“We were pleased that Triple Crown was asked to get involved in drawing more attention to the player base in Alaska. Of course, we ended up benefiting enormously, as working with the softball community has been so satisfying,” said Stephanie Klaviter, event coordinator at TCS. “There’s a lot more that can be accomplished, as the athletes, coaches and supporters within softball show no shortage of enthusiasm.”
The quest continues to make the Great Alaska Showcase even more valuable to players and colleges; reach out to firstname.lastname@example.org for more information.
By Jason Hanes
Making its debut at the Myrtle Beach Summer Nationals, Team Long Island 2024 shook off Wednesday’s rain cancelation to win its qualifying bracket pool with a 4-1 victory over NJ Cheetahs – Voluntad Thursday afternoon.
“We took the rain cancelation as an opportunity to come out quick,” said Team Long Island 2024 head coach Marie Racano. “I think in our second game, we were a little high off of our huge offensive run in the first game. I think we got a little comfortable, not realizing that we were going to have to do it again and not realizing that we were going to have to string our hits together.”
After a 14-0 win in game one of the day, runs would be at a premium in the matchup against NJ Cheetahs – Voluntad. The game would turn in the third inning, however, as three runs came home to give Team Long Island 2024 a lead that would last. With runners on the corners, Bella Cruz would beat out an infield hit to drive in a run, and after the throw to first got away, there were runners on second and third. After a foul out left two on with two out, Sophie Nesturrick stepped up with what would be the biggest hit of the game, pulling the ball into left field to bring home both runners, making it 3-0.
“I knew the pitchers weren’t pitching anything crazy, so I was just looking for a ball that I could hit,” Nesturrick said. “I just wanted to get a pitch that I could hit to bring the runners in and keep my eye on the ball and get it past the infield.”
Nesturrick would also drive in the final run of the game for Team Long Island. With a runner on third following a sacrifice bunt, Nesturrick would lift a sacrifice fly to bring home the fourth run of the game for her squad.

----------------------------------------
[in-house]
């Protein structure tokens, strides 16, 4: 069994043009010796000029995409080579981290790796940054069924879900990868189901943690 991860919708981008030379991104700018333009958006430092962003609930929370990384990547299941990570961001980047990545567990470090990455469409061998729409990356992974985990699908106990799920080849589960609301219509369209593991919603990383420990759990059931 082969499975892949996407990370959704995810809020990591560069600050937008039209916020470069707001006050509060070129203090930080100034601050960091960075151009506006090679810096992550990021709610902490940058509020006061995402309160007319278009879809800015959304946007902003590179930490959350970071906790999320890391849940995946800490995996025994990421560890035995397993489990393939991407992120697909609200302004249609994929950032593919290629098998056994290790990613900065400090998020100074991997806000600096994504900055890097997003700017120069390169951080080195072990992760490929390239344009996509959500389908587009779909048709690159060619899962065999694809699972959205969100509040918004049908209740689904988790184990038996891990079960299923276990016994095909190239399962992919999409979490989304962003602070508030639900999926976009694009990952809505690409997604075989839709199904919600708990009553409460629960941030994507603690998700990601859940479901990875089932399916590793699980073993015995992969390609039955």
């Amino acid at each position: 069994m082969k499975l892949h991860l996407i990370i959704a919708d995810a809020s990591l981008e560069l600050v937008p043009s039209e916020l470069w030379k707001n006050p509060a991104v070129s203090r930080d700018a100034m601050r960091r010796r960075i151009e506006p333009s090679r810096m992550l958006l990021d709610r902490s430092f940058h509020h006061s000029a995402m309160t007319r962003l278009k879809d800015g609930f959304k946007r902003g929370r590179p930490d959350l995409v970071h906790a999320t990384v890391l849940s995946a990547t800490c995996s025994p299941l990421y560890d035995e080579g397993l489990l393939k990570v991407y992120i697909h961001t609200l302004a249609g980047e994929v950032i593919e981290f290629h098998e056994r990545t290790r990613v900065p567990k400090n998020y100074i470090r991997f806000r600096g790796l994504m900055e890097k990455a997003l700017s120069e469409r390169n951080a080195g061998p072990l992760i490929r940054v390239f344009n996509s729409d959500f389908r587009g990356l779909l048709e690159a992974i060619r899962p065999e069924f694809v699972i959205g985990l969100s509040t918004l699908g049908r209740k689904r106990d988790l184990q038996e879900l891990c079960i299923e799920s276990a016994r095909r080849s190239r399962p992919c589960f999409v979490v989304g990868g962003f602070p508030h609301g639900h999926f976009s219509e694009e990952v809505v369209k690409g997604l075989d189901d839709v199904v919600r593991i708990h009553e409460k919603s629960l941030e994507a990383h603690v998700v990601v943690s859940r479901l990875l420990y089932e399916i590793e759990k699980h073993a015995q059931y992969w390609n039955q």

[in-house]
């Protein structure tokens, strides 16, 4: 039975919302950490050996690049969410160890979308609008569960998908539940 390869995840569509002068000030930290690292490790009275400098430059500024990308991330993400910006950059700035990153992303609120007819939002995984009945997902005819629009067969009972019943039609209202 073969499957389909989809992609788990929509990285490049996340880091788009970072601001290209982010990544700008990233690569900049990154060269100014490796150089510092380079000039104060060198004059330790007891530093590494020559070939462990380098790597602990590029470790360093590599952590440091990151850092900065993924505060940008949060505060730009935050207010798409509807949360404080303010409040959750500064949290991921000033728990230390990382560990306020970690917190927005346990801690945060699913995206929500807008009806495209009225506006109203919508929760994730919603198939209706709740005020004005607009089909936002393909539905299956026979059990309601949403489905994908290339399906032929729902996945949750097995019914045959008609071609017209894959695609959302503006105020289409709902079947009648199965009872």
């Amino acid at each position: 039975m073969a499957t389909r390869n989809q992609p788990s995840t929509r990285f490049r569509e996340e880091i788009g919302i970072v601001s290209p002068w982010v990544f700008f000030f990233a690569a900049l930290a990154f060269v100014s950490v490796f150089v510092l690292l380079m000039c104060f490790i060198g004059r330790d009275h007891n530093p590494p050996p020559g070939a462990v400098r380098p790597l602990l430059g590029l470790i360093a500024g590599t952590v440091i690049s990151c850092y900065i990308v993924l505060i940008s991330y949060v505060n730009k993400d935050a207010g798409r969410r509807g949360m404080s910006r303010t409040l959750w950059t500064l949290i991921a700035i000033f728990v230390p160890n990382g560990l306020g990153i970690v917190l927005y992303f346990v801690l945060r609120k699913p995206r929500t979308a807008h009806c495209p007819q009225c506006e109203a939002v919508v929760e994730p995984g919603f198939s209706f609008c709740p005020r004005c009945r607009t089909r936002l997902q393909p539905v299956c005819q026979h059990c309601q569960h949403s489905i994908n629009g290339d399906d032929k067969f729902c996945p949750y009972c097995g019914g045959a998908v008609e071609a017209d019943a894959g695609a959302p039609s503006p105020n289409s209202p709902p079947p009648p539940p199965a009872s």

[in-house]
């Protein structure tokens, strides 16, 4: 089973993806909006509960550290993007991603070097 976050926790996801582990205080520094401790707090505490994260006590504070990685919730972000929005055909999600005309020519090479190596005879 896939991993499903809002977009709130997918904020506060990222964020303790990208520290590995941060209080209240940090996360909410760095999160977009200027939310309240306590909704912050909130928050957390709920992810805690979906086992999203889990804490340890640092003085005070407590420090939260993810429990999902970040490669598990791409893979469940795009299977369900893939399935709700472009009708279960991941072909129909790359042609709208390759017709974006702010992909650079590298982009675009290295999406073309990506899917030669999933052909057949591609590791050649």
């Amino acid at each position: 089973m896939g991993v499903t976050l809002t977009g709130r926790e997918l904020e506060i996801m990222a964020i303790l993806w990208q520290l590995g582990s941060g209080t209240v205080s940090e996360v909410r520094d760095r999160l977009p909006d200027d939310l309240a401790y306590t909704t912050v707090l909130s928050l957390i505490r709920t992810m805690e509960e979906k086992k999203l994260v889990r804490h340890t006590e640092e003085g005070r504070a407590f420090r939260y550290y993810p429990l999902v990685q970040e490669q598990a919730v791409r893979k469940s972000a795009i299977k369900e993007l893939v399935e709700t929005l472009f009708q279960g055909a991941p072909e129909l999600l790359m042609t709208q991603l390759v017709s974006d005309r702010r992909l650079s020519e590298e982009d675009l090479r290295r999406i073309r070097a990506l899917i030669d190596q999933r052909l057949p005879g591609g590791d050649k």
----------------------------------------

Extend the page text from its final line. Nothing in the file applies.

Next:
The offensive output also helped take pressure off the pitchers for Team Long Island 2024. “It gives them more confidence. If we’ve got a lead, we can just pay attention to the next hitter and get the next out,” Nesturrick, one of the Team Long Island catchers, said of her pitchers.
Debutants at the Myrtle Beach Summer Nationals, Team Long Island’s squad may not be the deepest, but it is one of the most eager to compete in the event. “All eleven of my girls are ready to go,” said coach Racano. “Whoever is called upon is ready to play a role. We’re looking to make a run here. We’ve never been here before, so we’re very excited to compete.”
By Jason Hanes
Playing most of the game in a driving rainstorm, Indy Dreams ’03 adapted to the conditions and pulled away for an 18-3 victory over Carolina Comets – Wilkes in 18U action at the Myrtle Beach Summer Nationals Wednesday.
“You just do the best you can,” said Indy Dreams head coach Holli Streeval. “Our pitchers dealt with the same conditions theirs did, but we just had a little bit more control over our pitches. There’s nothing you can really do in the rain except pray your hand dries out enough between pitches.”
“You just have to get used to it,” said Hailey Gotshall who allowed one unearned run in two innings of action with three walks and three strikeouts. “You’ve got to do your best to hit your spots as well as you can.”
Patience at the plate helped Indy Dreams get the offense going. Trailing 2-1 entering the bottom of the second, Indy Dreams would score nine times to take control of the game by the scruff of the neck. “We did a great job of not chasing pitches,” coach Streeval said. “We always go with, ‘It’s your pitch until it’s not.’ Of course, we had some walks, but we took advantage when we had the bases loaded.”